By Katy Savage, Standard Staff
It was 40 degrees and raining. Keegan Bradley was standing on top of Killington Mountain Resort, strapped to his skis at the starting gate about to blaze down an icy trail for an alpine race when he turned to his father and said: “Golfing is more fun.”
The decision didn’t shock too many as his coaches and parents could see it swarming in his head, but before he became a PGA Champion and HP Byron Nelson Champion and before his golf trophies, Keegan Bradley was one of the top skiers in the state. Ski coaches called him a “thoroughbred” and he was so good that some thought Bradley had Olympic potential.
“When Keegan started to win at golf, it didn’t surprise me because in his ski career, he could go through the toughest courses and yet his form was so consistent,” said Steve Foley, who coached Bradley for 2-3 years on the team at Woodstock Union High School.
In Bradley’s racing debut in 1993, he captured third place for 6-yearolds on the Suicide Six Development Team. Ten years later, Bradley earned first place at the Okemo Open to put the Wasps in second place in the team competition. Bradley was named a Woodstock Maplefield’s Performer of the Week and the team’s Most Valuable Player.
Foley was in awe of his athleticism.
“In Keegan’s second run, he showed why he is just a sensational athlete, tearing down the course, even shinning a gate just above his boots that sent him flying almost parallel to the ground,” said Foley in a 2003 Vermont Standard story. “He managed to regain his balance and somehow stayed on his feet.”
Skiing runs in the Bradley family.
Bradley’s Uncle John Bradley raced professionally for four years and was a competitor of the World Pro Ski Tour. Bradley’s Aunt Pat Bradley was also a skier before she, like Bradley, ditched the white stuff for a tiny white ball. Pat went on to become a professional golfer, winning three of the four LPGA majors.
“That was the thing,” said Mark, a former ski coach, “when we went to a ski race in my family, you were expected by my dad to excel and come home with a piece of hard medal.”
Bradley first started walking in ski boots when he was two years old. But Mark said he really started in the womb.
|A photo of Keegan Bradley skiing in a race in 1999.
His mother, Kaye, skied with Bradley until she was 7.5 months pregnant.
“I remember standing at the bottom of Suicide Six and waiting for Kaye to get down,” Mark said. “She had taken a fall and said OK that’s it, no more skiing.”
When Bradley, got older, he spent nearly every day on top of Suicide Six in Pomfret with his father. As soon as he got out of school around 2 p.m., he free skied. Bradley trained on Saturdays, raced on Sundays and then rested Mondays only to begin the entire week again.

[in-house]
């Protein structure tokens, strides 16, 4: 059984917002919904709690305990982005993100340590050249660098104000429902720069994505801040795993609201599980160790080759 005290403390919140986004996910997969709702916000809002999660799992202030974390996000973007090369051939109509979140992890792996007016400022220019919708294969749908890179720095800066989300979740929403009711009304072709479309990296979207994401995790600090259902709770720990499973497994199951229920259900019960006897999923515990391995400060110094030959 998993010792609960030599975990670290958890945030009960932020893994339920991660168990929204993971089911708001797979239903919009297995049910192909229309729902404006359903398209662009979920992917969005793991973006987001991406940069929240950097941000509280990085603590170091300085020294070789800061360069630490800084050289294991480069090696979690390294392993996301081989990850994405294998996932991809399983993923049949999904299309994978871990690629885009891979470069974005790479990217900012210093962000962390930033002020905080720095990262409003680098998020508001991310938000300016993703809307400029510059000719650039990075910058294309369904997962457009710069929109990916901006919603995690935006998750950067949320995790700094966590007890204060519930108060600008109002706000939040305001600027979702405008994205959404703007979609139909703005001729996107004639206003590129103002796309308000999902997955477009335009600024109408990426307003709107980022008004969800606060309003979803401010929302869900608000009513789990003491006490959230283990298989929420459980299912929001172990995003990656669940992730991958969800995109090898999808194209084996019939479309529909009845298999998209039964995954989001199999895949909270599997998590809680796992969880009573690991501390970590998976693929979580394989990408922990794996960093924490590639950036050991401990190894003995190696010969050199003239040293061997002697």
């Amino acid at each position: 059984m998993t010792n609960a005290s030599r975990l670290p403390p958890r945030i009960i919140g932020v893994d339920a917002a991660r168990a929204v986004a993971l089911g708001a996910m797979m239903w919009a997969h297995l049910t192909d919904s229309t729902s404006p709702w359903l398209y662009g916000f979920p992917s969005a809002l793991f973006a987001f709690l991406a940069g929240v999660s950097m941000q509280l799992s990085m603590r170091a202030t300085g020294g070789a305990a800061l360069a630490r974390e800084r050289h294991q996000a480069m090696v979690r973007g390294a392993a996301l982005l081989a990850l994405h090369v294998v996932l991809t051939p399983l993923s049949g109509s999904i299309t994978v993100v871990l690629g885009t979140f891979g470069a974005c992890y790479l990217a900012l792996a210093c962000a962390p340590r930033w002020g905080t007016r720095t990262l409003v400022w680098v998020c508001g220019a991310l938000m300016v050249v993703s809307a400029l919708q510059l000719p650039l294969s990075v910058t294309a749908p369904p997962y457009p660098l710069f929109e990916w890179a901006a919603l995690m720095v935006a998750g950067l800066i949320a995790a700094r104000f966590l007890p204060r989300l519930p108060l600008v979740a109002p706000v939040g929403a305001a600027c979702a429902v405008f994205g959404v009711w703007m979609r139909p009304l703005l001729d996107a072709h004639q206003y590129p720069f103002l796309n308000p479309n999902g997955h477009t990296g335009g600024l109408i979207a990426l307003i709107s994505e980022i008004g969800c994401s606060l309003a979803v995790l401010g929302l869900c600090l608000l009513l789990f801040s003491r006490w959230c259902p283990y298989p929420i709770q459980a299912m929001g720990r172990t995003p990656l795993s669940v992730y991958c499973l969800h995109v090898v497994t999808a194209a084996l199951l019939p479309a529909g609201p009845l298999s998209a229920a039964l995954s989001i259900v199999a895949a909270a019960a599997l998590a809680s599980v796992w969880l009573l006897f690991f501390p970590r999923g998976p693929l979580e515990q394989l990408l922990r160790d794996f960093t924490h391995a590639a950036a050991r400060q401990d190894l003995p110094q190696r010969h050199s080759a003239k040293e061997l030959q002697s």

He was a better skier than he was a golfer back then.
“It was serious business,” Mark said.
The Bradleys didn’t have the money to afford fancy skis or a ski school. What Bradley knew about both skiing and golfing, he learned mostly from his father.
“That’s where Keegan really got his ability and his athletic pride is from his dad I would say,” said Mark Hutchinson, a former ski coach at Suicide Six and friend of the Bradleys.
“His dad was a tremendous teacher,” he said. “He gave Keegan every opportunity to exceed in both sports.”
It was on the mountain that Bradley first learned how to handle success and failure.
Foley said that back then Bradley was so good that some thought he was “stuffy.”
But Foley never saw that side of him. Foley recalled one race at Pico Mountain where Bradley won a race after following his advice. After he won, Bradley started jumping up and down and hugging Foley.
“I remember thinking to myself, ‘This isn’t stuffy,’” Foley said. “‘This is youthful exuberance at its finest.’ I could tell he really wanted to pick my brain.”
Bradley was on the slopes everyday in the winter and on the golf course everyday in the summer.
“I just remember Keegan being different from the other kids,” Hutchinson said. “Even though he didn’t say a lot, you could see the wheels were turning in there all the time.”
Just like his Aunt Pat, once Bradley made the decision to pursue golf, he never turned back.
“Since his kindergarten class, all he ever wanted to be was a PGA Tour professional,” Mark said.
In the summer, Bradley went to work with his dad and played 36 holes day after day after day.
“Keegan, he just loves golf,” Mark said. “He loves it so much. When skiing was over he couldn’t wait to get out there with his clubs.”
The decision turned out successful. Bradley won the HP Byron Nelson Championship in 2011 was a PGA Champion the same year. He was a member of the Ryder Cup Team in 2012 and won the WGC-Bridgestone Invitational the same year. Mark says part of his son’s golf success has to do with where he’s from.
“Keegan is a Vermont Yank and he’s tough,” Mark said. “When he gets into any situation, Vermonters don’t quit and that’s helped him with his golf.”
Mark is the only skier left in the Bradley family. He still skis every chance that he can get in Jackson, Wyo. where he is the head golf professional at Jackson Hole Golf and Tennis Club. He thinks someday, his son will return to the snow sport as well.
“I think there will be a day when Keegan will go skiing again,” he said. “ I really do.”